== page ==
24 July 2009

Condemning Conformity, Celebrating Skeptics

At the New York Times Nicholas Wade cites the views of Thomas Brouchard, a noted psychologist, to engage in a larger discussion of the incentives not just to conform to consensus views in the scientific community, but to silence those who don't happen to share those views:

“Academics, like teenagers, sometimes don’t have any sense regarding the degree to which they are conformists.”

So says Thomas Bouchard, the Minnesota psychologist known for his study of twins raised apart, in a retirement interview with Constance Holden in the journal Science.

Journalists, of course, are conformists too. So are most other professions. There’s a powerful human urge to belong inside the group, to think like the majority, to lick the boss’s shoes, and to win the group’s approval by trashing dissenters.

The strength of this urge to conform can silence even those who have good reason to think the majority is wrong. You’re an expert because all your peers recognize you as such. But if you start to get too far out of line with what your peers believe, they will look at you askance and start to withdraw the informal title of “expert” they have implicitly bestowed on you. Then you’ll bear the less comfortable label of “maverick,” which is only a few stops short of “scapegoat” or “pariah” . . .

If the brightest minds on Wall Street got suckered by group-think into believing house prices would never fall, what other policies founded on consensus wisdom could be waiting to come unraveled? Global warming, you say? You mean it might be harder to model climate change 20 years ahead than house prices 5 years ahead? Surely not – how could so many climatologists be wrong?

What’s wrong with consensuses is not the establishment of a majority view, which is necessary and legitimate, but the silencing of skeptics.
Bonus points for the first commenter to provide a link to Nicholas Wade being called a "denier."

16 comments:

Brian said...

Oops! I find I posted the following to the prior article:
"Roger:
A quick search shows your blog as the leading reference to the connection between Wade and "denier". ;>)"

Dean said...

There is indeed a strong current of conformism among many people, including scientists. But in the Global warming field, it is mroe than matched by the denialist camp. The comments to this blog alone prove it. One reason that true skeptics are called denialists is that denailists - who ignore the science in their political quest - are much louder critics of AGW than genuine skeptics.

And lets remember that there is a different kind of conformism related to AGW - the kind that conforms to the status quo of how we currently live and operate and how some of us make money. It's not conformism in support of the scientific consensus as represeted by the IPCC.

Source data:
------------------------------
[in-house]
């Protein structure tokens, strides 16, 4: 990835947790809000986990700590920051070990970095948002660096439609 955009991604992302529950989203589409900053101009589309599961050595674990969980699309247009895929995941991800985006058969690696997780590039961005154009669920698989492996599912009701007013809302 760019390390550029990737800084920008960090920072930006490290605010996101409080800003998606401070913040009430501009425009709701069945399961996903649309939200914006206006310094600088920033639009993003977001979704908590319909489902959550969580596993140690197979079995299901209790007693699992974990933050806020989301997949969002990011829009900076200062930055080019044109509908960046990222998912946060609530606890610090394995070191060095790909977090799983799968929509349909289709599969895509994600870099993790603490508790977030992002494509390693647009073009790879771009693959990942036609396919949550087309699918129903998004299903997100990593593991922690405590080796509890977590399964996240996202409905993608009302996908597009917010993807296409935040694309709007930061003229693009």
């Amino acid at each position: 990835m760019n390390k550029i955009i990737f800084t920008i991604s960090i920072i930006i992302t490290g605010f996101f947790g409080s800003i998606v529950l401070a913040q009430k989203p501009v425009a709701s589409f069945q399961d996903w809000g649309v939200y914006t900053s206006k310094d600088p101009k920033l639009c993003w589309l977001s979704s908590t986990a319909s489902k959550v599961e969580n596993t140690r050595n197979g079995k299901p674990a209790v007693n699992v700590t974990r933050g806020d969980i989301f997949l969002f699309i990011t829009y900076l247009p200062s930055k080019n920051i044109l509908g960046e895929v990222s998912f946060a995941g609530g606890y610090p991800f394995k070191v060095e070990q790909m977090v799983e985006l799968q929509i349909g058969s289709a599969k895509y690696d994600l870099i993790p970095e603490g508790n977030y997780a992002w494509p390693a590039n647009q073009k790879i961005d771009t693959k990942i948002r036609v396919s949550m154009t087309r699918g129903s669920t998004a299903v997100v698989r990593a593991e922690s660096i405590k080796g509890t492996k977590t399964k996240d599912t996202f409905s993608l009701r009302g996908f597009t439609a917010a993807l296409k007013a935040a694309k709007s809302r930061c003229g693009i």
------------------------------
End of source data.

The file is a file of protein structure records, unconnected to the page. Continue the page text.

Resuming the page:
Jim Hansen was not a confirmist in the 80's and few people have been so vilified for being correct. His position may now be _somewhat_ more mainstream, but many are still trying to get him fired for it.

keith said...

Dean-

Your point that such conformism or group-think works both ways is well taken.

Those who don't align themselves with either "team" should probably be a consistent critic of both sides, lest they be confused with being an unofficial member of one.

That's the lesson I tend to draw from Roger's case, though he does have a documented record of criticism to both Democrat and Republican administrations.

Roger-
It's not Joe Romm--I just checked. But give him time.

Sean said...

Any scientist who does not approach his/her chosen field of study with serious humility is either not probing the bounds of new knowledge or setting themselves up to be humbled. It is kind of an odd profession where you have to study a field in depth to learn the rules that are generally accepted by a consensus of experts but you spend your time extending those rules or nibbling at their foundations. The greatest joy in science is to craft cleaver experiments that take a recking ball to a hypothesis to see if it stands up or fails. Life is much more interesting when the hypothesis fails and you begin to construct anew. The biggest problem with climate science is that it has gotten so engrained into a political process with hundreds of billion of dollars of economic impact riding on the legislation based on a hypothesis that no one wants to see any recking balls come near. Hence you rely on a bulkwork of consensus to protect the hypothesis. In addition to this, you don't really do experiments in climate science, you make predictions based on your models then you wait to see what mother nature will do, trying to pick out small trends from a very noisy signal. I think its quite telling that meteorologists who make short term predictions every day (daily to seasonal) seem to be the most humble and somewhat more skeptical than the climate physicists that are making long range predictions, that may or may not be verified in their lifetime. These people and climate science in general would be much better off if they approached the field with much greater humility.